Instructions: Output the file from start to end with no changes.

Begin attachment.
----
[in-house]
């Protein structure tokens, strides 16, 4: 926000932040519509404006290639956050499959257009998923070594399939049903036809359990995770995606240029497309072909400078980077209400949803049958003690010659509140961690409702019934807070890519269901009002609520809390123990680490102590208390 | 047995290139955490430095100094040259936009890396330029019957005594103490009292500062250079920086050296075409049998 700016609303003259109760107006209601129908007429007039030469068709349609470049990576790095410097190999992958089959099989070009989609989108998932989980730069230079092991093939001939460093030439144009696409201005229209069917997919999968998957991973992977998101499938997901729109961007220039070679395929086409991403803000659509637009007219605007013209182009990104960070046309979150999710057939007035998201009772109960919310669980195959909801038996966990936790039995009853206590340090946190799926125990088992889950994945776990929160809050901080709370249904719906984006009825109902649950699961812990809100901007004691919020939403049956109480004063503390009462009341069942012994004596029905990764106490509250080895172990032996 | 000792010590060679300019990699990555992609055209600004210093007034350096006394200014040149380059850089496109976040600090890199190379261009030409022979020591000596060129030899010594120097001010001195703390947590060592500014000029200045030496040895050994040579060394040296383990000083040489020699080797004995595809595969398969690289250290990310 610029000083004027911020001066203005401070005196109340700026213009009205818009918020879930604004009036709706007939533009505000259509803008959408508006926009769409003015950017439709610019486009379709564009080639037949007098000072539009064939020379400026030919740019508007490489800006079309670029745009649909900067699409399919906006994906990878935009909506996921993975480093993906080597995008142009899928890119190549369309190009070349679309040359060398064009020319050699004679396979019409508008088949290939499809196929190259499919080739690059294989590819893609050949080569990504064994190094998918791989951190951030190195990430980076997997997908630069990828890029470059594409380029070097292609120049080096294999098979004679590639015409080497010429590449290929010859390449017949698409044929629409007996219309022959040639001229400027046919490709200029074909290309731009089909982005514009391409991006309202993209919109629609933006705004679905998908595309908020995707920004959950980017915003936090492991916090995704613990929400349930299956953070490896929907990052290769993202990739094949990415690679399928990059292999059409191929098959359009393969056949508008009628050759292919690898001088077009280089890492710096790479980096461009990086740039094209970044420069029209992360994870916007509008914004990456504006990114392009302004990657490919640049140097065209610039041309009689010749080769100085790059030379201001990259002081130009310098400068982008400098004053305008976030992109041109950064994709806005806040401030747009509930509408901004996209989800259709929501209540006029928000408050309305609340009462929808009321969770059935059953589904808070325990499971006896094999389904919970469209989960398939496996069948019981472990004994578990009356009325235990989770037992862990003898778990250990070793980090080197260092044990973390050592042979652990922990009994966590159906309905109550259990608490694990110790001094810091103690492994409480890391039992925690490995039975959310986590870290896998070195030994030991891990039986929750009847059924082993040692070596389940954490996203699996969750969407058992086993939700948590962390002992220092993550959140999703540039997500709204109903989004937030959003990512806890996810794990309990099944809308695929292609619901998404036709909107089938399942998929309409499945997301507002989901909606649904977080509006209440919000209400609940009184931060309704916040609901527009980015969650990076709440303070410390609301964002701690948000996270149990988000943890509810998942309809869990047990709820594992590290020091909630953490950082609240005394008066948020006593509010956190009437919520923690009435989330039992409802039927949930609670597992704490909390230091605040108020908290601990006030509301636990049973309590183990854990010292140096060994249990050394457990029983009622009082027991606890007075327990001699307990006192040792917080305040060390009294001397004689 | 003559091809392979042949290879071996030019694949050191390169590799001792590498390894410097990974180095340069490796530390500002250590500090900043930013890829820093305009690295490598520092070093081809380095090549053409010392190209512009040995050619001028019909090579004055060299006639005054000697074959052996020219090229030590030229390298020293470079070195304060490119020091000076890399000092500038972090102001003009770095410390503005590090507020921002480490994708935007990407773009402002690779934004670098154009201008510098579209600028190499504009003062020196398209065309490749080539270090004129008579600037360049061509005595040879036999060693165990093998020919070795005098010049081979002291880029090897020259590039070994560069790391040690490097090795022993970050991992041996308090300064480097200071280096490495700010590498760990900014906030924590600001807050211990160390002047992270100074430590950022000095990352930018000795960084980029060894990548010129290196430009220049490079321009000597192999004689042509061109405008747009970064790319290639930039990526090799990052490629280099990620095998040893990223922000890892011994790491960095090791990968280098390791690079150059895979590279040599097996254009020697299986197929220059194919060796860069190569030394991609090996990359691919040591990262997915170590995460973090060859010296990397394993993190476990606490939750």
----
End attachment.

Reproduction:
[in-house]
């Protein structure tokens, strides 16, 4: 926000932040519509404006290639956050499959257009998923070594399939049903036809359990995770995606240029497309072909400078980077209400949803049958003690010659509140961690409702019934807070890519269901009002609520809390123990680490102590208390 | 047995290139955490430095100094040259936009890396330029019957005594103490009292500062250079920086050296075409049998 700016609303003259109760107006209601129908007429007039030469068709349609470049990576790095410097190999992958089959099989070009989609989108998932989980730069230079092991093939001939460093030439144009696409201005229209069917997919999968998957991973992977998101499938997901729109961007220039070679395929086409991403803000659509637009007219605007013209182009990104960070046309979150999710057939007035998201009772109960919310669980195959909801038996966990936790039995009853206590340090946190799926125990088992889950994945776990929160809050901080709370249904719906984006009825109902649950699961812990809100901007004691919020939403049956109480004063503390009462009341069942012994004596029905990764106490509250080895172990032996 | 000792010590060679300019990699990555992609055209600004210093007034350096006394200014040149380059850089496109976040600090890199190379261009030409022979020591000596060129030899010594120097001010001195703390947590060592500014000029200045030496040895050994040579060394040296383990000083040489020699080797004995595809595969398969690289250290990310 610029000083004027911020001066203005401070005196109340700026213009009205818009918020879930604004009036709706007939533009505000259509803008959408508006926009769409003015950017439709610019486009379709564009080639037949007098000072539009064939020379400026030919740019508007490489800006079309670029745009649909900067699409399919906006994906990878935009909506996921993975480093993906080597995008142009899928890119190549369309190009070349679309040359060398064009020319050699004679396979019409508008088949290939499809196929190259499919080739690059294989590819893609050949080569990504064994190094998918791989951190951030190195990430980076997997997908630069990828890029470059594409380029070097292609120049080096294999098979004679590639015409080497010429590449290929010859390449017949698409044929629409007996219309022959040639001229400027046919490709200029074909290309731009089909982005514009391409991006309202993209919109629609933006705004679905998908595309908020995707920004959950980017915003936090492991916090995704613990929400349930299956953070490896929907990052290769993202990739094949990415690679399928990059292999059409191929098959359009393969056949508008009628050759292919690898001088077009280089890492710096790479980096461009990086740039094209970044420069029209992360994870916007509008914004990456504006990114392009302004990657490919640049140097065209610039041309009689010749080769100085790059030379201001990259002081130009310098400068982008400098004053305008976030992109041109950064994709806005806040401030747009509930509408901004996209989800259709929501209540006029928000408050309305609340009462929808009321969770059935059953589904808070325990499971006896094999389904919970469209989960398939496996069948019981472990004994578990009356009325235990989770037992862990003898778990250990070793980090080197260092044990973390050592042979652990922990009994966590159906309905109550259990608490694990110790001094810091103690492994409480890391039992925690490995039975959310986590870290896998070195030994030991891990039986929750009847059924082993040692070596389940954490996203699996969750969407058992086993939700948590962390002992220092993550959140999703540039997500709204109903989004937030959003990512806890996810794990309990099944809308695929292609619901998404036709909107089938399942998929309409499945997301507002989901909606649904977080509006209440919000209400609940009184931060309704916040609901527009980015969650990076709440303070410390609301964002701690948000996270149990988000943890509810998942309809869990047990709820594992590290020091909630953490950082609240005394008066948020006593509010956190009437919520923690009435989330039992409802039927949930609670597992704490909390230091605040108020908290601990006030509301636990049973309590183990854990010292140096060994249990050394457990029983009622009082027991606890007075327990001699307990006192040792917080305040060390009294001397004689 | 003559091809392979042949290879071996030019694949050191390169590799001792590498390894410097990974180095340069490796530390500002250590500090900043930013890829820093305009690295490598520092070093081809380095090549053409010392190209512009040995050619001028019909090579004055060299006639005054000697074959052996020219090229030590030229390298020293470079070195304060490119020091000076890399000092500038972090102001003009770095410390503005590090507020921002480490994708935007990407773009402002690779934004670098154009201008510098579209600028190499504009003062020196398209065309490749080539270090004129008579600037360049061509005595040879036999060693165990093998020919070795005098010049081979002291880029090897020259590039070994560069790391040690490097090795022993970050991992041996308090300064480097200071280096490495700010590498760990900014906030924590600001807050211990160390002047992270100074430590950022000095990352930018000795960084980029060894990548010129290196430009220049490079321009000597192999004689042509061109405008747009970064790319290639930039990526090799990052490629280099990620095998040893990223922000890892011994790491960095090791990968280098390791690079150059895979590279040599097996254009020697299986197929220059194919060796860069190569030394991609090996990359691919040591990262997915170590995460973090060859010296990397394993993190476990606490939750």